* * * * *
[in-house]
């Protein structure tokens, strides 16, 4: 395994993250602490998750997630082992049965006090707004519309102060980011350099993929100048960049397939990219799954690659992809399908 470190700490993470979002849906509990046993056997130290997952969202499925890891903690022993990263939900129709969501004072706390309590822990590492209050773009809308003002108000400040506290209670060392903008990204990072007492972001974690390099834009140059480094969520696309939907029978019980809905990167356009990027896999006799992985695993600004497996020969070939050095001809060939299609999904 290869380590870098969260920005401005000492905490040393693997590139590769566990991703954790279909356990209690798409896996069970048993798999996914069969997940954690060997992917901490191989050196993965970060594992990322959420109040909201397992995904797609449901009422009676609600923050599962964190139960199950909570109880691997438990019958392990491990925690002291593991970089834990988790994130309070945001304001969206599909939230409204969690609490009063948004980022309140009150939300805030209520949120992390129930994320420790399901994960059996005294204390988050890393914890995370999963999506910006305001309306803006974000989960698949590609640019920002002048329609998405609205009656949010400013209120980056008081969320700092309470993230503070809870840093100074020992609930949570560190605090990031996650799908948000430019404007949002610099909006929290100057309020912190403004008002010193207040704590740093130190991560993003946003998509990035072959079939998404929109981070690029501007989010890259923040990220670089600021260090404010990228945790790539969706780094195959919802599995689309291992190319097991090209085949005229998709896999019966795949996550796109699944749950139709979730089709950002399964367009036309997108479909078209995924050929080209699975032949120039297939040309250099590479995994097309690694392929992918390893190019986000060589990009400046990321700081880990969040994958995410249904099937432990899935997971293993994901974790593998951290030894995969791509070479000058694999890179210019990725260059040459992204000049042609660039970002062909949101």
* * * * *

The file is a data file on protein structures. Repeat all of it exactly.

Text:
[in-house]
């Protein structure tokens, strides 16, 4: 395994993250602490998750997630082992049965006090707004519309102060980011350099993929100048960049397939990219799954690659992809399908 470190700490993470979002849906509990046993056997130290997952969202499925890891903690022993990263939900129709969501004072706390309590822990590492209050773009809308003002108000400040506290209670060392903008990204990072007492972001974690390099834009140059480094969520696309939907029978019980809905990167356009990027896999006799992985695993600004497996020969070939050095001809060939299609999904 290869380590870098969260920005401005000492905490040393693997590139590769566990991703954790279909356990209690798409896996069970048993798999996914069969997940954690060997992917901490191989050196993965970060594992990322959420109040909201397992995904797609449901009422009676609600923050599962964190139960199950909570109880691997438990019958392990491990925690002291593991970089834990988790994130309070945001304001969206599909939230409204969690609490009063948004980022309140009150939300805030209520949120992390129930994320420790399901994960059996005294204390988050890393914890995370999963999506910006305001309306803006974000989960698949590609640019920002002048329609998405609205009656949010400013209120980056008081969320700092309470993230503070809870840093100074020992609930949570560190605090990031996650799908948000430019404007949002610099909006929290100057309020912190403004008002010193207040704590740093130190991560993003946003998509990035072959079939998404929109981070690029501007989010890259923040990220670089600021260090404010990228945790790539969706780094195959919802599995689309291992190319097991090209085949005229998709896999019966795949996550796109699944749950139709979730089709950002399964367009036309997108479909078209995924050929080209699975032949120039297939040309250099590479995994097309690694392929992918390893190019986000060589990009400046990321700081880990969040994958995410249904099937432990899935997971293993994901974790593998951290030894995969791509070479000058694999890179210019990725260059040459992204000049042609660039970002062909949101």